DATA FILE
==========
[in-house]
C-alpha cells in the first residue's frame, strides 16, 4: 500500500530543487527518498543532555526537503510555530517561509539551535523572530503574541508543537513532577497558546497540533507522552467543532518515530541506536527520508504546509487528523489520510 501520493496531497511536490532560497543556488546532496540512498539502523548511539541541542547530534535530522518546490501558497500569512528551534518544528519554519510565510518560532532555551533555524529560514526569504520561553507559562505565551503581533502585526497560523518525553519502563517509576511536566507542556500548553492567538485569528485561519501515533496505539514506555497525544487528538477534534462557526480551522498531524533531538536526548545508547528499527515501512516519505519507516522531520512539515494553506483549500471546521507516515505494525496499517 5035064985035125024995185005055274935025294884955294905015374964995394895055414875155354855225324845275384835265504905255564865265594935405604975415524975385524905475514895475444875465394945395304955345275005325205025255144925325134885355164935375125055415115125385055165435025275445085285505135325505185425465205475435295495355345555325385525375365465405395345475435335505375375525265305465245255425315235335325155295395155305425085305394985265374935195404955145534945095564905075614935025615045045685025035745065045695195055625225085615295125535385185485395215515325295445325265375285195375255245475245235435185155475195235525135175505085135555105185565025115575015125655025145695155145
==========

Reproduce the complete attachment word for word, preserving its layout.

[in-house]
C-alpha cells in the first residue's frame, strides 16, 4: 500500500530543487527518498543532555526537503510555530517561509539551535523572530503574541508543537513532577497558546497540533507522552467543532518515530541506536527520508504546509487528523489520510 501520493496531497511536490532560497543556488546532496540512498539502523548511539541541542547530534535530522518546490501558497500569512528551534518544528519554519510565510518560532532555551533555524529560514526569504520561553507559562505565551503581533502585526497560523518525553519502563517509576511536566507542556500548553492567538485569528485561519501515533496505539514506555497525544487528538477534534462557526480551522498531524533531538536526548545508547528499527515501512516519505519507516522531520512539515494553506483549500471546521507516515505494525496499517 5035064985035125024995185005055274935025294884955294905015374964995394895055414875155354855225324845275384835265504905255564865265594935405604975415524975385524905475514895475444875465394945395304955345275005325205025255144925325134885355164935375125055415115125385055165435025275445085285505135325505185425465205475435295495355345555325385525375365465405395345475435335505375375525265305465245255425315235335325155295395155305425085305394985265374935195404955145534945095564905075614935025615045045685025035745065045695195055625225085615295125535385185485395215515325295445325265375285195375255245475245235435185155475195235525135175505085135555105185565025115575015125655025145695155145